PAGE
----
Motoring – Penalty points

 

FAQ

 

Frequently Asked Questions

Motoring – Penalty points

What are penalty points?

Certain motoring offences can result in endorsement of your driving licence with penalty points.

Penalty points last 3 years from the date of the offence, but remain on the licence for 4 years (11 years for drinking or drug offences).

If 12 or more points are accumulated within 3 years the driver will be disqualified, however the courts are given limited powers not to disqualify in exceptional circumstances.
If a newly-qualified driver receives 6 or more points within 2 years of passing their test they are required to retake the driving test.

The 3-year term is measured from the date that the latest offence was committed.

After disqualification under the totting-up procedure the existing points will be removed from your licence but your licence will refer to the disqualification for 4 years (11
years for alcohol or drug driving offences).

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Motoring – Producing driving documents

I have lost the note that requires me to produce my driving documents at a local police station. What should I do?

You are under a legal obligation to produce your documents within seven days of being requested to do so by the officer who gave you the form.

You must take all the documents you were asked to produce (driving licence, insurance certificate and MOT certificate), to the police station that you nominated at the time.
If you cannot remember which station you stated at the time, you can take them to any police station within your force area.

When you attend the police station, you will need to tell the person in the front office the time, date and location where you were stopped.

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Motoring – Restrictions on motorcycles

What are the restrictions for riding motorcycles?

If you have a provisional motorcycle licence, you must satisfactorily complete a Compulsory Basic Training (CBT) course. You can then ride on the public road, with ‘L’ plates,
for up to three years.

During this time you must pass a motorcycle theory test and then a practical test to obtain your full motorcycle licence, otherwise you will lose your licence for one year.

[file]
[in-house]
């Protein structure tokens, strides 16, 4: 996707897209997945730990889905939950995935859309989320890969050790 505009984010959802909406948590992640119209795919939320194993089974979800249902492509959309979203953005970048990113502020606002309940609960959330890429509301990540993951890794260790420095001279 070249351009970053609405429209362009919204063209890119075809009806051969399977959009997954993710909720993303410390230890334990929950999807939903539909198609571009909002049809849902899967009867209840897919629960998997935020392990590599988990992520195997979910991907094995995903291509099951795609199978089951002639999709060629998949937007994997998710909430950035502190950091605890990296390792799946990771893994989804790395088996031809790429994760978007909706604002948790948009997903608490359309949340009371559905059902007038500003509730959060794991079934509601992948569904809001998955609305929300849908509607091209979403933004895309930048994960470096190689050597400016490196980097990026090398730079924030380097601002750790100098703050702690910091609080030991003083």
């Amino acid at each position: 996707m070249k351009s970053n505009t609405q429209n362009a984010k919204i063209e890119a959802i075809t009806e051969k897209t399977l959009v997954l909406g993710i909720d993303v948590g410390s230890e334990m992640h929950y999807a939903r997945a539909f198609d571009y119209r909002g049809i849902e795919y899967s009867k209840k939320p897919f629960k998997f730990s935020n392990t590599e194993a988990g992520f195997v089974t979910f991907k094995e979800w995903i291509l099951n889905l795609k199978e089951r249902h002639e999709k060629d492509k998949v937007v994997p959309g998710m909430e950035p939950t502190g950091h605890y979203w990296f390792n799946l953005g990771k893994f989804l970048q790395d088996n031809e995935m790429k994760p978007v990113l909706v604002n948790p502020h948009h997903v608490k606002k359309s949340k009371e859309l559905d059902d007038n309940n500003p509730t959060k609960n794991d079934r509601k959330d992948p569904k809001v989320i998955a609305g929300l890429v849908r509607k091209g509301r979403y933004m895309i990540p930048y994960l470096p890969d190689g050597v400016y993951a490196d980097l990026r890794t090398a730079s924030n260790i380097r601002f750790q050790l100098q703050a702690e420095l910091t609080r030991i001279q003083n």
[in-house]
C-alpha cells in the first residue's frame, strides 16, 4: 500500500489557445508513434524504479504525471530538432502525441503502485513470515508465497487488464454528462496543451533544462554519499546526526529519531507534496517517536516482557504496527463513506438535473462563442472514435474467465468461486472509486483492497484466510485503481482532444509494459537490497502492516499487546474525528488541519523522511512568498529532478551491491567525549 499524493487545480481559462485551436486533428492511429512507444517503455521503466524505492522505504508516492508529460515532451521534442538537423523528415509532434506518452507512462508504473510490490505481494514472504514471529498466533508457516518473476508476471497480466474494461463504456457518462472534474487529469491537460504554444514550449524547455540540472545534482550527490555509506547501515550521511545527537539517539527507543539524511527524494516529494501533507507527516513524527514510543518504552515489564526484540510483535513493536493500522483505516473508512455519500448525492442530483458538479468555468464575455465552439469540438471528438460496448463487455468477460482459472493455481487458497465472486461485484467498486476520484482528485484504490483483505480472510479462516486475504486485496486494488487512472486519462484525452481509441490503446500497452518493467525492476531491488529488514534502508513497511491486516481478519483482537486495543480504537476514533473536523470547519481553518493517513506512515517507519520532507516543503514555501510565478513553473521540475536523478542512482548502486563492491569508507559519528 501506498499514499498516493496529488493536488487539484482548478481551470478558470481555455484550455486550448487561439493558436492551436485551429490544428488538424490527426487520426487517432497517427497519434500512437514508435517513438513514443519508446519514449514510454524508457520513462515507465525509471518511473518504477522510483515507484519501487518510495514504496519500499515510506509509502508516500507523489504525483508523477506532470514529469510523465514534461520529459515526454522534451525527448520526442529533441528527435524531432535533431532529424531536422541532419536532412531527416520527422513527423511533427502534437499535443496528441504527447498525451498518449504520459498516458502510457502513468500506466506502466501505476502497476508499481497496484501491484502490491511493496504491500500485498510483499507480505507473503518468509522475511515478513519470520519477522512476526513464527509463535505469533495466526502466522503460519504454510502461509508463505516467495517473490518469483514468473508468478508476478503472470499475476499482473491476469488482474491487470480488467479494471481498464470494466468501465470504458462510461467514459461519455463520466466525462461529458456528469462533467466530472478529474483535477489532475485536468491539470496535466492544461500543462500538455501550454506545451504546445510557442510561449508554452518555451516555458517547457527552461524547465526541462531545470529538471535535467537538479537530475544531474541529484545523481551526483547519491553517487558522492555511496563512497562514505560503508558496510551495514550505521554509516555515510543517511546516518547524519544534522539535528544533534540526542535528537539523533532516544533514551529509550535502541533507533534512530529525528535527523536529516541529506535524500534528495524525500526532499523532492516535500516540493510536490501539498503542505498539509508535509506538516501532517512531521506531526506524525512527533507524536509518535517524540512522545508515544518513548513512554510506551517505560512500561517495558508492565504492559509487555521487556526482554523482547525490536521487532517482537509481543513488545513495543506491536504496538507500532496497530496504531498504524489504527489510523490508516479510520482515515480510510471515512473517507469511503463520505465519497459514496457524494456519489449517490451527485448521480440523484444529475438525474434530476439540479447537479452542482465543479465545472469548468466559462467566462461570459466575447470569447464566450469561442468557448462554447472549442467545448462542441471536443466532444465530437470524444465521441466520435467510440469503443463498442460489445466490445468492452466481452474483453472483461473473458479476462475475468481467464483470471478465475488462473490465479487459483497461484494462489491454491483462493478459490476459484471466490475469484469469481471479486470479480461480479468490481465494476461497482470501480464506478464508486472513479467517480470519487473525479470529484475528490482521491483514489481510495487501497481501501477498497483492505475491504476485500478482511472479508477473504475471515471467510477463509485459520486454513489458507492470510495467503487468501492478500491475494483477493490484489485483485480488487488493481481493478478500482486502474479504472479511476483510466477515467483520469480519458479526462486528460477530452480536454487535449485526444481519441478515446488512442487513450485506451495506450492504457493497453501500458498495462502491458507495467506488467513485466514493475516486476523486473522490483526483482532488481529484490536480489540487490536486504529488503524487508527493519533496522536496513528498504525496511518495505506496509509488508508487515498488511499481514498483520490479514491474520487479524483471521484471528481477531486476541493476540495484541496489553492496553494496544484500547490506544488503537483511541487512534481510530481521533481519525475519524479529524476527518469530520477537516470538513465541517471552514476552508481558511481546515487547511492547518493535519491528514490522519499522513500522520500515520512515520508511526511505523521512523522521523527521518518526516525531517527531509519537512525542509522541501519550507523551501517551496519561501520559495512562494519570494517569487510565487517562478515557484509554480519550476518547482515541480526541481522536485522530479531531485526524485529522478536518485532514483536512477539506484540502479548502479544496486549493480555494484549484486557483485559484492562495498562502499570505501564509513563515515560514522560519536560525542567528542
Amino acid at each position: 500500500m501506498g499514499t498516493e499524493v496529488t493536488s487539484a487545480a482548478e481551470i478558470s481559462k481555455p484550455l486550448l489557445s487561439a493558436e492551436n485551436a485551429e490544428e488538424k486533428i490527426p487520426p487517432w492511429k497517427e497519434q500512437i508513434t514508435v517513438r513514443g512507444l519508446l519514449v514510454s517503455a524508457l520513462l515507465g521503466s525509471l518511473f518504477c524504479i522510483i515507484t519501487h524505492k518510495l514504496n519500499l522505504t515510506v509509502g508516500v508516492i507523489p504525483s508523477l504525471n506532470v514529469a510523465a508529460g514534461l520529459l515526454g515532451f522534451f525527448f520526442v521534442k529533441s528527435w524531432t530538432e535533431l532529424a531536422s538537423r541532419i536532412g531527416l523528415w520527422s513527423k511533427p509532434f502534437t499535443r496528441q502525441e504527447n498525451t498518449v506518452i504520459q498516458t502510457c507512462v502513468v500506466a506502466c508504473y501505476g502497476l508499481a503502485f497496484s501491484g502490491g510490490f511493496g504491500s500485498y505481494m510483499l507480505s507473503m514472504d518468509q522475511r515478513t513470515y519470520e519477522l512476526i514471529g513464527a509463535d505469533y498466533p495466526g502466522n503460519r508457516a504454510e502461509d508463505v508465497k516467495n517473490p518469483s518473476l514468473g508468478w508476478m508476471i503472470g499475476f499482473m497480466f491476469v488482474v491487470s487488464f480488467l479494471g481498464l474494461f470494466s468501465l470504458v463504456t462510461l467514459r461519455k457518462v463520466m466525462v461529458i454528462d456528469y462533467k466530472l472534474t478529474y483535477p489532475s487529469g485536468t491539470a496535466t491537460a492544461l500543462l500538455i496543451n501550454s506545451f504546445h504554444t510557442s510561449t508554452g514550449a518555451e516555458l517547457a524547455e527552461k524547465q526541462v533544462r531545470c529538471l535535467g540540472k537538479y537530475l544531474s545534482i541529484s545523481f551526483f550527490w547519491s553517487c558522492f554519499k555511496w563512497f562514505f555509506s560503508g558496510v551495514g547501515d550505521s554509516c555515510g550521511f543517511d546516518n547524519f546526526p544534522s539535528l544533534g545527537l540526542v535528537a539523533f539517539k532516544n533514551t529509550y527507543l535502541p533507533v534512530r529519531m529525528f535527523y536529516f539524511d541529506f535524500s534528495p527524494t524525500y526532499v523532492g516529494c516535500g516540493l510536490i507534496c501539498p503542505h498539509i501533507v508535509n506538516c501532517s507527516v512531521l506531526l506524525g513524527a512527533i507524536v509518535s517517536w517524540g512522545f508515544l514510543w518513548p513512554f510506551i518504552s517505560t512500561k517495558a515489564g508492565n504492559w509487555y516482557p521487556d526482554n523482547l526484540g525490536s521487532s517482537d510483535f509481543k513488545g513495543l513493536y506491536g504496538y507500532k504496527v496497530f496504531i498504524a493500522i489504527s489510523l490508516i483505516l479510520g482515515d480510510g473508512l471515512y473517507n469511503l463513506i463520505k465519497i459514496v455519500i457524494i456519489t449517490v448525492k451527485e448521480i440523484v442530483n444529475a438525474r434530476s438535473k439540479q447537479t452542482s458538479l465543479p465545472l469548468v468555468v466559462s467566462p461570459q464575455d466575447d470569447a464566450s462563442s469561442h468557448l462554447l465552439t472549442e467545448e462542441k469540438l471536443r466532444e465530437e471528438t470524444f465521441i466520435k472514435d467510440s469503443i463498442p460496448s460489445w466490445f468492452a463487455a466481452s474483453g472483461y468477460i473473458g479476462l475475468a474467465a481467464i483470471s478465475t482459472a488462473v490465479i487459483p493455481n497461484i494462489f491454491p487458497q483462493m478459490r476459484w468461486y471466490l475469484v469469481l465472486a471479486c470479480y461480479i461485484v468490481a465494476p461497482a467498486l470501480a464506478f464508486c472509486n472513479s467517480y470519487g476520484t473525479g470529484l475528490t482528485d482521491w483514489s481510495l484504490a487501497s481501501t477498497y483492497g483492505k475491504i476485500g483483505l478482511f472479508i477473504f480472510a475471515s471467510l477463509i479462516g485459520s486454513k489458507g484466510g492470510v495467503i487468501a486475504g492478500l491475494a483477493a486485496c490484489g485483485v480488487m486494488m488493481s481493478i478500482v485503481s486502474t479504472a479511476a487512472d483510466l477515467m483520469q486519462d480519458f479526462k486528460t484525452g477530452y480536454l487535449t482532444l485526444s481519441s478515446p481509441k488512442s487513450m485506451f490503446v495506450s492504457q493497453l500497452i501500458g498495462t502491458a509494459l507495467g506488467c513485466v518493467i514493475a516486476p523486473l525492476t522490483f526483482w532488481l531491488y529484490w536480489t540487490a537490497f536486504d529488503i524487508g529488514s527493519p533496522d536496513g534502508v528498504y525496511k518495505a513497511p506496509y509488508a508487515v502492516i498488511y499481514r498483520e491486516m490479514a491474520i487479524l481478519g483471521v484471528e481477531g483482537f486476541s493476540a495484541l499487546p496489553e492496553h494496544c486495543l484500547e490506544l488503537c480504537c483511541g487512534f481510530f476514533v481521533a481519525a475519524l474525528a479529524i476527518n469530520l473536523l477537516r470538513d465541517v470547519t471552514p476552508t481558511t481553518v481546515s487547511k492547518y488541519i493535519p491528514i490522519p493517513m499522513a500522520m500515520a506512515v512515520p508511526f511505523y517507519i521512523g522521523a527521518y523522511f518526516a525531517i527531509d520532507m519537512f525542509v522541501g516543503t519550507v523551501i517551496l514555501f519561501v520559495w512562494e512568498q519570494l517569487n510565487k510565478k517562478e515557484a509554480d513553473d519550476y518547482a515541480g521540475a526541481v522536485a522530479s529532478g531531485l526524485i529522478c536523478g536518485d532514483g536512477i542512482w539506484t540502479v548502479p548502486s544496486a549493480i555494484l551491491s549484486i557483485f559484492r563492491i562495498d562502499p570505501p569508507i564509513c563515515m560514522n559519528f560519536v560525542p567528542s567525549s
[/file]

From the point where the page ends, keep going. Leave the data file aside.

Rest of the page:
If you have a full car licence you may ride motorcycles up to 125cc and 11kw power output, with ‘L’ plates on public roads, but you must first complete a CBT course.

If you have a full moped licence and wish to obtain full motorcycle entitlement you will be required to take a motorcycle theory test if you did not take a separate theory test
when you obtained your moped licence. You must then pass a practical motorcycle test.

You MUST NOT carry a pillion passenger or pull a trailer until you have passed your test.

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Motoring – Seat belts

What is the law relating to seat belts?

The Highway Code gives the following advice:

 

Front Seat
(All Vehicles)

Rear Seat
(Cars and Small Minibuses)

Whose Responsibility

Driver

Must be worn if fitted

N/A

Driver

Child under 3 years of age

Appropriate child restraint must be worn

Appropriate child restraint must be worn if available

Driver

Child aged 3 – 11 and under 1.5 metres – about 5 feet in height

Appropriate child restraint must be worn if available.
If not an adult seat belt must be worn

Appropriate child restraint must be worn if available.
If not an adult seat belt must be worn if available

Driver

Child aged 12 or 13 or younger or younger child 1.5 metres or more in height

Adult seat belt must be worn if available

Adult seat belt must be worn if available

Driver

Passenger over the age of 14 years

Must be worn if available

Must be worn if available

Passenger

Are there any exceptions to the wearing of seat belts?

Yes. They are as follows:

Hackney Carriage taxi drivers are exempt from wearing seat belts while on duty (whether they have a passenger or not). Private Hire taxi drivers are only exempt when carrying
a fare-paying passenger. They must wear a seat belt at all other times.

Some of the most common exemptions for people who are 14 years and over are:

  • Delivery people such as milk float drivers

  • Motorists reversing

  • Emergency vehicle staff in certain circumstances

  • People holding a medical exemption certificate. (A seat belt medical exemption certificate is only issued by a doctor).

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Motoring – Speed cameras

I have been flashed by a speed camera. When will I know if I am going to be prosecuted?

The registered keeper of the vehicle will receive a Notice of Intended Prosecution within 14 days of the alleged offence. If the keeper hears nothing within 14 days it is unlikely
to go to court.

The registered keeper is required by law to complete the Notice of Intended Prosecution, giving details of the driver/rider at the time of the alleged offence. The person named
will then receive a summons to court.

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